As an intern with Dublin’s Lilliput Press, Sarah Davis-Goff discovered the internationally celebrated author Donal Ryan. She recently co-founded Tramp Press with Lisa Coen, a fellow Lilliput alumnus
You set up Tramp Press with the aim of championing the kind of literary fiction often overlooked by commercial publishing houses. How would you define your mission statement? Put simply, we’re trying to publish brilliant books and put quality first. Rather than being the kind of publisher – of which there are probably too many in the world – that tries to find a book that’s commercial enough to sell, we’re trying to find books that are so brilliant they make us sweat and shake to the point we just have to match them up with like-minded readers.
How did the venture come about? Lisa was doing an internship at Lilliput while I was managing the office for a colleague on sabbatical. We both knew our time there together was coming to an end, which was a shame because we loved the work, had a shared passion for emerging fiction and had really hit it off. We started making jokes about eventually having our own publishing company; then one day it stopped being a joke and it suddenly seemed like something that might well be feasible.
How did you come to discover Donal Ryan? I’d been working in Lilliput for a while as an intern and I’d been pestering Anthony [Farrell, Lilliput founder] to keep me on. One of my favourite tasks was working my way through the slush pile, the mound of unsolicited manuscripts sent in by authors hoping to be published. I’ve always been excited about the prospect of finding gold and that’s what happened when I came across The Thing About December [the second Donal Ryan novel to be published] which I fell in love with immediately and wouldn’t shut up about. Not everyone was an immediate convert like me but I kept badgering Anthony until he read Donal himself. When he did he really got it and took a punt.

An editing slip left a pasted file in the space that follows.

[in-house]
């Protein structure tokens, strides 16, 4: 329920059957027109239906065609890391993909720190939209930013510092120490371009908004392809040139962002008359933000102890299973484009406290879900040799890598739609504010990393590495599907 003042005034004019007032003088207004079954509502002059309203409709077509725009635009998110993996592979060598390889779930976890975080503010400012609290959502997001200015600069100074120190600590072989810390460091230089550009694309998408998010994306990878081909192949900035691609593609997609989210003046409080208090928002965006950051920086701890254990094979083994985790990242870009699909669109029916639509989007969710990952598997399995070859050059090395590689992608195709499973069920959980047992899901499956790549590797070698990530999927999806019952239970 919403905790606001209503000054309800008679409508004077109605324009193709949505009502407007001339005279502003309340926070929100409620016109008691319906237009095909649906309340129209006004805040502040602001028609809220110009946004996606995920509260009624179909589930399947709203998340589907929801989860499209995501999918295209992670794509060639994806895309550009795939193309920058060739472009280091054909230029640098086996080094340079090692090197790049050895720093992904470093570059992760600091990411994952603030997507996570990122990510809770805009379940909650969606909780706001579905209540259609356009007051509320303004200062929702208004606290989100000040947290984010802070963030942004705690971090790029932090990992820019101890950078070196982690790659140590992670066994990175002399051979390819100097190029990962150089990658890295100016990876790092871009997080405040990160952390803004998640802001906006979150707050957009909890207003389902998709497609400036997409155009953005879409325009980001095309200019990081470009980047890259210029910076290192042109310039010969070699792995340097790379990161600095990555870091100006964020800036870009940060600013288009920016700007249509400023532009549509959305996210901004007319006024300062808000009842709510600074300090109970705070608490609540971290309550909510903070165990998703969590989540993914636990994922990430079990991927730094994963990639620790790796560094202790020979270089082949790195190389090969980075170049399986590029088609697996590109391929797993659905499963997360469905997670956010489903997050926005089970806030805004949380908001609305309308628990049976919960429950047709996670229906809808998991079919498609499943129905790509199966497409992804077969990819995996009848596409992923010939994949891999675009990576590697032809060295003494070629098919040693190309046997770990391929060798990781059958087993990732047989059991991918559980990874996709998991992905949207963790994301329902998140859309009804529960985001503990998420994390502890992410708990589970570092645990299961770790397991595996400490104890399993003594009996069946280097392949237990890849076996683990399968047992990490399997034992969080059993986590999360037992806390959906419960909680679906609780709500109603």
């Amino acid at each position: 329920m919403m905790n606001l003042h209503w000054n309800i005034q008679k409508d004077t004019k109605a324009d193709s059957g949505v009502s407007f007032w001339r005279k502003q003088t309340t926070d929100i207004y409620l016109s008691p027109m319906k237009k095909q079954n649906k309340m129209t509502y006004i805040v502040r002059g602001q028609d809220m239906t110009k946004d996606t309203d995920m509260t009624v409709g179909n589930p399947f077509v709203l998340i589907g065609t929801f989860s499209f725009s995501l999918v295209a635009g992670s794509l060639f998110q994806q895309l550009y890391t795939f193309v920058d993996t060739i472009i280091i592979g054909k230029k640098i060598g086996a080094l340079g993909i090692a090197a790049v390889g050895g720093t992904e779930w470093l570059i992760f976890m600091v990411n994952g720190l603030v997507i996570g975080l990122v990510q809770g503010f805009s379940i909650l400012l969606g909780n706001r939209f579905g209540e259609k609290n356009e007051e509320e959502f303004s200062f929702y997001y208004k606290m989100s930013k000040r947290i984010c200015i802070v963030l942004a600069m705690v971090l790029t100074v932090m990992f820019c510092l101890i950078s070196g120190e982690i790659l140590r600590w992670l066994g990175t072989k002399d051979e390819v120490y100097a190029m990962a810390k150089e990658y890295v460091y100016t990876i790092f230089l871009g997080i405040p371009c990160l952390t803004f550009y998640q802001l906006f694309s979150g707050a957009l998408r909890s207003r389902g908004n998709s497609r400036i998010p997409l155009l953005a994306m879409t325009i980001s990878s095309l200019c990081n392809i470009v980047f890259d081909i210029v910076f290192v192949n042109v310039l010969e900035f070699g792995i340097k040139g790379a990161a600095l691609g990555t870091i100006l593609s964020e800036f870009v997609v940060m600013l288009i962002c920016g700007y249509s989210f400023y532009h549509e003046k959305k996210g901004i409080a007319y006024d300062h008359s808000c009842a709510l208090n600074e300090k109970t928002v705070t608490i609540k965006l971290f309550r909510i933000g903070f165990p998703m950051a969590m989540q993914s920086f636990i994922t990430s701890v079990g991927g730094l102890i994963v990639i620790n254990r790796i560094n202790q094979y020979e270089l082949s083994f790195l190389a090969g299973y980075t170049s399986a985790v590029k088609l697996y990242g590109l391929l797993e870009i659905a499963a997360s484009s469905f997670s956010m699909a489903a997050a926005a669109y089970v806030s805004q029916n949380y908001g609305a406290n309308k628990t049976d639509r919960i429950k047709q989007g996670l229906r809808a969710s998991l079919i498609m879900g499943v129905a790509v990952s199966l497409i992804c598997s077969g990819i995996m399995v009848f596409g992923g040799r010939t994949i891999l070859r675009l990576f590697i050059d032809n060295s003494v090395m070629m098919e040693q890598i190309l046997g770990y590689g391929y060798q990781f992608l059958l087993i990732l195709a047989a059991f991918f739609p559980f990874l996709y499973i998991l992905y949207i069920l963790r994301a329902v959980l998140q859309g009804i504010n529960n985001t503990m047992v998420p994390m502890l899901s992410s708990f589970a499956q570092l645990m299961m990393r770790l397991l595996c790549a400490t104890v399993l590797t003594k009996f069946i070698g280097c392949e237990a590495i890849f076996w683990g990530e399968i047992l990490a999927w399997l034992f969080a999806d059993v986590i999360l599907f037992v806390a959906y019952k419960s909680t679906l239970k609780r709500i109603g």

Despite being garlanded with praise, Ryan clocked up some 47 rejection letters before Lilliput published his debut, The Spinning Heart. How do you account for the fact he’d been turned down so many times? It’s difficult to say. I think it’s a mystery he received so many rejections because he’s such an exciting and powerful new voice. That said, as publishers get larger and more successful, I think editors drift further away from the slush pile so people lower down the food chain don’t always get the hearing they deserve. One thing we’re keen to do at Tramp Press is to sift through the slush pile ourselves and hopefully unearth whatever new talent is out there.
Do you worry about the future of the printed book? I believe the sale of e-books has actually slowed over the last year. I’ll always love books in traditional bound form but the important thing is that people are actually reading. We’re excited about bringing great work to people, be it through paper or electronic means. Personally, I think it’s impossible to improve on the packaging of a well-produced hardback book in the same way it’s impossible to improve on the packaging of an apple.
Your first Tramp Press title, Flight by Oona Frawley, has just been published. Why did it appeal to you? It was another book that a lot of publishers had read and turned down, which left me gobsmacked because Oona’s clearly such a fantastic writer with a tremendously accomplished style. The book centres on the dynamic between an elderly couple in Dalkey and the African carer who moves in with them. It deals with subjects such as immigration and ageing – often neglected in contemporary Irish literature – in a very nuanced way and really speaks to the here and now, especially to a generation of people faced with the prospect of caring for ageing parents.
You have two more titles planned for this year… To celebrate the centenary of James Joyce’s Dubliners, we’re publishing Dubliners 100. It was the idea of Thomas Morris at The Stinging Fly, a brilliant Irish literary journal, who thought a great way of celebrating the book was by inviting contemporary Irish writers to respond to each of Joyce’s stories with one of their own; it’ll include work by John Boyne, Belinda McKeon, Donal Ryan, Eimear McBride and Pat McCabe, with some exciting up-and-coming writers too. We’re also planning to publish neglected Irish books that are out of print and near the end of the year we’re putting out Charlotte Riddell’s A Struggle For Fame, first published in 1883, about a female Irish author who travels to London to make a new life. Not only is it a great read, but it boasts a sex scene – which has to be one of the earliest in Irish literature.
Flight by Oona Frawley is out now. Oona Frawley and Lisa Coen will take part in The Town We Love So Well (Sat, Irish Writers Centre, 1pm), a new series of talks exploring the ways in which writers have responded to Dublin city in their work. www.tramp.ie.